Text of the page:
Smart governments internalise the nuances of the system and implement policies that factor in a maximum of variables. How can you grapple with problems and provide solutions if you elude them and outsource thinking to (foreign) consultants?
Where there is inequality of estates, there must be inequality of power.
— James Harrington, a 17th century political theorist
“New Zealand has been a poster child of globalisation. Still, new Prime minister Jacinda Ardern calls capitalism a “blatant failure” because, as they struggle to make ends meet, the majority of New Zealanders do not identify with the Gross Domestic Product data. Jacinda Ardern has pledged to reconnect government with citizens and bring back trust in the system with “kindness”. Inspired human beings tend to be more productive human beings. This is not pep talk. Time will tell how successful such a “laboratory of progressive politics” will turn out…”
The global gloom spreads so fast in this age of viral information that it appears to be less forgiving. Nobody looks likely to be spared, not even a member of a gang playing God. We promptly single out inequality as the bogeyman when it is just one of the symptoms of a pervasive experience harnessed with cold-blooded gusto. Wealth concentration is the root cause. Who and what are the triggers? Before contemplating any redress we need to let go of our blinders.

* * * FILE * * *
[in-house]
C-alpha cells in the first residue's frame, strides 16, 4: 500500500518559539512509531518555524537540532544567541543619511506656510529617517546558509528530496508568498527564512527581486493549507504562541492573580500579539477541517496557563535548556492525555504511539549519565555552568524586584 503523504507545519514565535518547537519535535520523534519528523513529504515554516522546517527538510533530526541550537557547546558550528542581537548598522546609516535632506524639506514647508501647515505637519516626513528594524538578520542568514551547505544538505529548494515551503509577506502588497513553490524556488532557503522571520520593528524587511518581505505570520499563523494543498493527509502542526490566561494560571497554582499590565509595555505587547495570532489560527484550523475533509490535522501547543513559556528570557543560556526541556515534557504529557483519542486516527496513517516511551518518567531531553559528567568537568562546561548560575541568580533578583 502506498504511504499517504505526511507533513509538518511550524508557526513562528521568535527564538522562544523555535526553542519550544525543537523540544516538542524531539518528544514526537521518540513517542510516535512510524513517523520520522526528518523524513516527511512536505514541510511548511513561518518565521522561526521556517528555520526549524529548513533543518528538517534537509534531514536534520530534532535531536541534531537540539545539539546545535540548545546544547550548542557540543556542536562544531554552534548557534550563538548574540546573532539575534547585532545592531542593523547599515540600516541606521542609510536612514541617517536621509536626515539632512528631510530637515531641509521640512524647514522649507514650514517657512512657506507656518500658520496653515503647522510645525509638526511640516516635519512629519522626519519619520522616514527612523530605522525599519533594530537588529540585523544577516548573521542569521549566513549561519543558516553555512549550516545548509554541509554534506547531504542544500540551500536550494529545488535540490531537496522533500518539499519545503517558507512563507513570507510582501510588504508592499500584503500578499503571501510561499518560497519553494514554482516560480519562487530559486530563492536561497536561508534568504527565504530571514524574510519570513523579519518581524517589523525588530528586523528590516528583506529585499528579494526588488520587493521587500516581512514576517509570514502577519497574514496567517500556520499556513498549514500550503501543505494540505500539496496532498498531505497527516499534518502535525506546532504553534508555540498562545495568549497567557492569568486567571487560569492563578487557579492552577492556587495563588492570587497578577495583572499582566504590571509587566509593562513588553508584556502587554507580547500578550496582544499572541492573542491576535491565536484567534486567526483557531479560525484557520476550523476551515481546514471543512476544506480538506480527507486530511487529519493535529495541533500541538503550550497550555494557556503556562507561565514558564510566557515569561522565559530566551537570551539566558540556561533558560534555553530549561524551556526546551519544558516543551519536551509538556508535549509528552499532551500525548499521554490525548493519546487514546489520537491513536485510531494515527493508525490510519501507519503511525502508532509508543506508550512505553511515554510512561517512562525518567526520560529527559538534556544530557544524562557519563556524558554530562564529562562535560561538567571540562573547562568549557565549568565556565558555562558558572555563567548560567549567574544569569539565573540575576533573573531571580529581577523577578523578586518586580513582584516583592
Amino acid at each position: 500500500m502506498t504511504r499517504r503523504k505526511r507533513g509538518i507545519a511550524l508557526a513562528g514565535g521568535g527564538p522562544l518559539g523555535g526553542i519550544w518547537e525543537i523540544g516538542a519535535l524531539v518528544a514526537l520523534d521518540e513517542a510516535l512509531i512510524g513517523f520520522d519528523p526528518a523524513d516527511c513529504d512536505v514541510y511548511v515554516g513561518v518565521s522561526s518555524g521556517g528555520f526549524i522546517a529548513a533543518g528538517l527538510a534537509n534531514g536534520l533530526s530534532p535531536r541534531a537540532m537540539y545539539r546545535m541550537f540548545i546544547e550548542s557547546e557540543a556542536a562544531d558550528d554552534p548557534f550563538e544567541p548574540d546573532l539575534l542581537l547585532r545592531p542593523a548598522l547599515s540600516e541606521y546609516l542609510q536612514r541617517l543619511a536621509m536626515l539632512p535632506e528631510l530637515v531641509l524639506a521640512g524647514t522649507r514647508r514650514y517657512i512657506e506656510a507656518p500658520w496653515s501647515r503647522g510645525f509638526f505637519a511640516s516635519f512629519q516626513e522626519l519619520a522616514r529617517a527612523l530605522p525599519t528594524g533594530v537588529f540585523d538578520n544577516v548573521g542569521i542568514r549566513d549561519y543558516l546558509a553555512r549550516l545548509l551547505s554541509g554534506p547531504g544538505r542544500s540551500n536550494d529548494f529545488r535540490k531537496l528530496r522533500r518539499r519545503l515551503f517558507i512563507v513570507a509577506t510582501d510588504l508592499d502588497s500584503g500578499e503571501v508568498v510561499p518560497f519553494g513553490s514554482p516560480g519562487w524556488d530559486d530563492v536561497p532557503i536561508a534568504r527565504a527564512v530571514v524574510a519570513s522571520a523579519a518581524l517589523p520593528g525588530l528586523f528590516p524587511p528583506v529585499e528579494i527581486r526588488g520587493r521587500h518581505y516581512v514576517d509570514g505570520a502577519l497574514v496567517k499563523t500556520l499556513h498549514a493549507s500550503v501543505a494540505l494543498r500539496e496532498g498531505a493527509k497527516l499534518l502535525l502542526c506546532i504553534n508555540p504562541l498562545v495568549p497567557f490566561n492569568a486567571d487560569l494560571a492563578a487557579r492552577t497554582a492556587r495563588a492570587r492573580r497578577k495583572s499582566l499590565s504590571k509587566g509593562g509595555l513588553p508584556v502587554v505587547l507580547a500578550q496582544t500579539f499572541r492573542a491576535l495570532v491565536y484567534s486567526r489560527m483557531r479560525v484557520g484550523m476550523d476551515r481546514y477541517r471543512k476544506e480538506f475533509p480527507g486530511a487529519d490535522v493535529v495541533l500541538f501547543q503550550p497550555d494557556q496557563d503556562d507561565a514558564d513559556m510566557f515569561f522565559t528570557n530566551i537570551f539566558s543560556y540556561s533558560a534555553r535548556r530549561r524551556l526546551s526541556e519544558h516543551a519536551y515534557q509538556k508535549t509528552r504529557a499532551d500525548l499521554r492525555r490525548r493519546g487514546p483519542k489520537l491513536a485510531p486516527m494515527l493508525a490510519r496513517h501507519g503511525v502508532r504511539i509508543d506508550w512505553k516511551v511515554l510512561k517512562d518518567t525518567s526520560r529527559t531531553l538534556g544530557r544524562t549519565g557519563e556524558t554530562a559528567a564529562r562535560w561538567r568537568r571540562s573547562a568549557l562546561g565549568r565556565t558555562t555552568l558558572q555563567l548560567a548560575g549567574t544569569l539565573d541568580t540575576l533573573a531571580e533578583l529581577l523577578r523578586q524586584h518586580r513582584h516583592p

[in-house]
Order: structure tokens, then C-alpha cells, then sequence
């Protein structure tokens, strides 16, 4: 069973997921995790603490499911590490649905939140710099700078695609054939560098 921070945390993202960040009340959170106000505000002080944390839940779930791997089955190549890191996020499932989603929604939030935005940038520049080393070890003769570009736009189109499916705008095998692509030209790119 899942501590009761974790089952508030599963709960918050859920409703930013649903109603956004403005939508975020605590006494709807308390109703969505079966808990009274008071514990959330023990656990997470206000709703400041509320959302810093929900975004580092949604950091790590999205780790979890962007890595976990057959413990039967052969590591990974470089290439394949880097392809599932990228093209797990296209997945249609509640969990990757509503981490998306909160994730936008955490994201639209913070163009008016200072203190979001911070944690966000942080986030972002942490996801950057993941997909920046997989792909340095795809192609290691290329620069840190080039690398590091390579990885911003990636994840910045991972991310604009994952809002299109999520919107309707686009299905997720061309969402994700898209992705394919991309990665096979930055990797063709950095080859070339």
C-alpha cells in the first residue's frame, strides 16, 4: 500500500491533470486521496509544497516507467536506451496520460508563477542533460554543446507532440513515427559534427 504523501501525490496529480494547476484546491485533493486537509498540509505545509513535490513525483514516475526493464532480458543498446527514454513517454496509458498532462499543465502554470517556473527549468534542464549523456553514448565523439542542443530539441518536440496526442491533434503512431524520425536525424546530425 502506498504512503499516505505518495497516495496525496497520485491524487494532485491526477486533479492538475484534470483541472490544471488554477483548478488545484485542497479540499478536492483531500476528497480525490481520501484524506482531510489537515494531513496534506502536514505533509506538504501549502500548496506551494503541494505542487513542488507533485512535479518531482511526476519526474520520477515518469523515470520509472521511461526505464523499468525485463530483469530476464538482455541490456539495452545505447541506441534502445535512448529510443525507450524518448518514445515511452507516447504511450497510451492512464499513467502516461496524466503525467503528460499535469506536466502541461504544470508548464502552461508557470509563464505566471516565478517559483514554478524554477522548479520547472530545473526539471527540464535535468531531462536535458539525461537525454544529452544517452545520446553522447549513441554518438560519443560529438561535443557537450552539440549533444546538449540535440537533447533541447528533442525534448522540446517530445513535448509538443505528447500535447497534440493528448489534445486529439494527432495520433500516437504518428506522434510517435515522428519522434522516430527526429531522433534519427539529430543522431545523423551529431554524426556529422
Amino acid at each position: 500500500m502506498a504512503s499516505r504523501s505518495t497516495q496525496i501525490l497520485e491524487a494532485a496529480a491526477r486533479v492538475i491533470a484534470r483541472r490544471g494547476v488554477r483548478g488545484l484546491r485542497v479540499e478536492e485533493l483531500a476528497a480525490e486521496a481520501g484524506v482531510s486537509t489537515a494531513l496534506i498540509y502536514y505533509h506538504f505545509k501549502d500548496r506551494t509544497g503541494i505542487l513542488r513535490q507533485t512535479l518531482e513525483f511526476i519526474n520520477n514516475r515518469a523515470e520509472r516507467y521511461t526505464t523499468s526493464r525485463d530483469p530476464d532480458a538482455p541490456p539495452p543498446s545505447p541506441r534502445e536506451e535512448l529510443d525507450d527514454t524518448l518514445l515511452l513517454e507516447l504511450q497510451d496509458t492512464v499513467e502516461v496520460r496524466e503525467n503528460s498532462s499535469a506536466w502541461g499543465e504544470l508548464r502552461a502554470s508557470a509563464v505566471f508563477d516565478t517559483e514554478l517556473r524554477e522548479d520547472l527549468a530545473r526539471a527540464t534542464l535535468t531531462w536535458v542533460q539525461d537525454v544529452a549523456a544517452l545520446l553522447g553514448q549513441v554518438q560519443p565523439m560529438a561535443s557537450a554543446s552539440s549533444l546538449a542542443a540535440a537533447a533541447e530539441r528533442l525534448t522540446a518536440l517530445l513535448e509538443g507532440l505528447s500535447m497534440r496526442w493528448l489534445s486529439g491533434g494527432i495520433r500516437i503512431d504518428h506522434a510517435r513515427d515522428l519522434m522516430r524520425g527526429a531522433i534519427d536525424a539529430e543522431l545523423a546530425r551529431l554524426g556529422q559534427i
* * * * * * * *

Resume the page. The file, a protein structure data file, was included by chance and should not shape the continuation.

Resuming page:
To be spared the Road to Serfdom (read enslavement), the high priests of economic liberalism preach laissez-faire. However defined, the brand of capitalism that has shaped most of the world since the 1980s is proxy to neoliberalism, commonly associated with the most extreme expression of capitalism. The overriding dogmas have been “market never fails”, “government is the problem, not the solution” and “planning is counterproductive”. Fittingly, the “Washington Consensus” package set out to standardise policymaking via gullible brains. Economic sociologist Karl Polyani presciently argued that unfettered capitalism will lead to societal mayhem sooner or later, with environmental degradation and social ills among the collateral damages.